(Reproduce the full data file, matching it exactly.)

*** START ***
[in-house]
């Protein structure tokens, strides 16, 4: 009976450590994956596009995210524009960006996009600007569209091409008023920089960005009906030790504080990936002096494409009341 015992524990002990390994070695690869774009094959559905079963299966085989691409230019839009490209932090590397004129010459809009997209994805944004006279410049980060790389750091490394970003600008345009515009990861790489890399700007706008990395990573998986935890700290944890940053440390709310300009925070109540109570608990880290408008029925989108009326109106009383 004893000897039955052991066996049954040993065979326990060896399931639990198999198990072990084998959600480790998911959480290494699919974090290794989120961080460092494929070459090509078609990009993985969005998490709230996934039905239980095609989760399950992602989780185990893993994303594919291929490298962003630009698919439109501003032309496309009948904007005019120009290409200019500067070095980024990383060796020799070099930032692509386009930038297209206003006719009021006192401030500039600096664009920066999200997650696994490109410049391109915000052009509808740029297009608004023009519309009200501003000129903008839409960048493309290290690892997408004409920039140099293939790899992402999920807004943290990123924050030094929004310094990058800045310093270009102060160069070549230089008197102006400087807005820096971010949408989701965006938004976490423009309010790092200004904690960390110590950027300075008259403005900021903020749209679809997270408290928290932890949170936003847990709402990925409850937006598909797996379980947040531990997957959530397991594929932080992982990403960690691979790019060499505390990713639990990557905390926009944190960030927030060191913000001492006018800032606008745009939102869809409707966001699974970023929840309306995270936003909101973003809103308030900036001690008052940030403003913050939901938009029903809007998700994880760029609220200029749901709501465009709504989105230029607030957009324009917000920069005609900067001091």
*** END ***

[in-house]
């Protein structure tokens, strides 16, 4: 009976450590994956596009995210524009960006996009600007569209091409008023920089960005009906030790504080990936002096494409009341 015992524990002990390994070695690869774009094959559905079963299966085989691409230019839009490209932090590397004129010459809009997209994805944004006279410049980060790389750091490394970003600008345009515009990861790489890399700007706008990395990573998986935890700290944890940053440390709310300009925070109540109570608990880290408008029925989108009326109106009383 004893000897039955052991066996049954040993065979326990060896399931639990198999198990072990084998959600480790998911959480290494699919974090290794989120961080460092494929070459090509078609990009993985969005998490709230996934039905239980095609989760399950992602989780185990893993994303594919291929490298962003630009698919439109501003032309496309009948904007005019120009290409200019500067070095980024990383060796020799070099930032692509386009930038297209206003006719009021006192401030500039600096664009920066999200997650696994490109410049391109915000052009509808740029297009608004023009519309009200501003000129903008839409960048493309290290690892997408004409920039140099293939790899992402999920807004943290990123924050030094929004310094990058800045310093270009102060160069070549230089008197102006400087807005820096971010949408989701965006938004976490423009309010790092200004904690960390110590950027300075008259403005900021903020749209679809997270408290928290932890949170936003847990709402990925409850937006598909797996379980947040531990997957959530397991594929932080992982990403960690691979790019060499505390990713639990990557905390926009944190960030927030060191913000001492006018800032606008745009939102869809409707966001699974970023929840309306995270936003909101973003809103308030900036001690008052940030403003913050939901938009029903809007998700994880760029609220200029749901709501465009709504989105230029607030957009324009917000920069005609900067001091």